– Is the blog hosted by the company, and is it part of the company website?
    – How much of the company’s business is driven by the blog?
    – Is the blog associated with the blogger’s personal identity, or with the company’s branding?
    – What is the company planning to do with the blog, if the employee leaves? (Will someone else take over writing it?)
    – How much involvement does the company have in the blog’s content? (Direction, goals, topics)

    Despite the questions above, in general, I’m of the opinion that if the blog is funded by the company, it is like any other business contract writing. The finished product’s writing credit goes to the blogger, but it belongs to the company. If the company chooses to add to the blog after the employee leaves, they need to indicate that all new posts are by a different writer. If the blog is a side project, produced independently, that’s a different matter. It might be a good idea for companies with bloggers to set up guidelines for this situation prior to beginning the blog, so everyone involved is well-informed.

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  4. Mario Sundar says:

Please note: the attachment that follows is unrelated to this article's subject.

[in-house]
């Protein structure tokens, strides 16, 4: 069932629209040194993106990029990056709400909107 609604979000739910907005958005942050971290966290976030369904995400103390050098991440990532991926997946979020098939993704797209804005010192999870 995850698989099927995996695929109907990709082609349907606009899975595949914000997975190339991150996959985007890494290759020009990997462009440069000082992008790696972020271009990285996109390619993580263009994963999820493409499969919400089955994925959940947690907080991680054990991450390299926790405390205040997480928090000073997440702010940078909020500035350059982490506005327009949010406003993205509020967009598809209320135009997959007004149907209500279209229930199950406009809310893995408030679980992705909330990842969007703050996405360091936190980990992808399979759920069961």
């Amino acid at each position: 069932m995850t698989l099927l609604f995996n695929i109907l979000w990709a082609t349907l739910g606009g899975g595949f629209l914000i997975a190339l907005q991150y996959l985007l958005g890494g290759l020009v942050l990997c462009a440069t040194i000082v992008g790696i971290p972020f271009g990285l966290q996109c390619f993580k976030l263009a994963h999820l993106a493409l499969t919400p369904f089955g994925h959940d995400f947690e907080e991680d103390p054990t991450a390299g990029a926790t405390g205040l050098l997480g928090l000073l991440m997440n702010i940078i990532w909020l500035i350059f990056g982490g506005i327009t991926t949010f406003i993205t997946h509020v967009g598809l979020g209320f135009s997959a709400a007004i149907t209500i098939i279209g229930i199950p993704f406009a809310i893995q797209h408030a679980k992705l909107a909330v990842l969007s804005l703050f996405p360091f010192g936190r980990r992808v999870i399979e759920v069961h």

@Damon,

    Well, corporate bloggers of Fortune 500 companies from Scoble to Mia definitely have some interest from folks following those brands. But from what I saw on Mia’s blog, it seemed like a personal blog to me.

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  5. Mario Sundar says:

    @Adam,

    It’ll definitely be helpful once someone clarifies (probably Gia should) whether it refers to her internal or external blog.

    I agree with the “common knowledge is that blogs created on IBM hosted environments stay with the company if the person leaves.”. Makes sense to me.

    However, blogs that they have built outside leveraging their personal brand should remain theirs. Gia’s blog to me seems like her personal blog.

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  6. Mario Sundar says:

    @Leanne,

    You may have seen that IBM has one of the most comprehensive social computing guidelines (Adam who helped craft it, commented right before you did).

    Will clarify with Gia and Adam before I publish another post. Thanks for your comments. You’re asking the right questions.

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  7. […] Tags: adamclyde, businessblogs, companyblog, gialyons, ibm, ibminternalblog trackback My recent post on IBM’s attempted “take over” of one of their former employees’ (Gia […]

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  8. […] we may have a resolution on the controversial subject. For those of you following with interest the recent thread I started on the ownership of employee blog once they leave the company, there’s some news […]

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  9. […] we may have a resolution on the controversial subject. For those of you following with interest the recent thread I started on the ownership of employee blog once they leave the company, there’s some news […]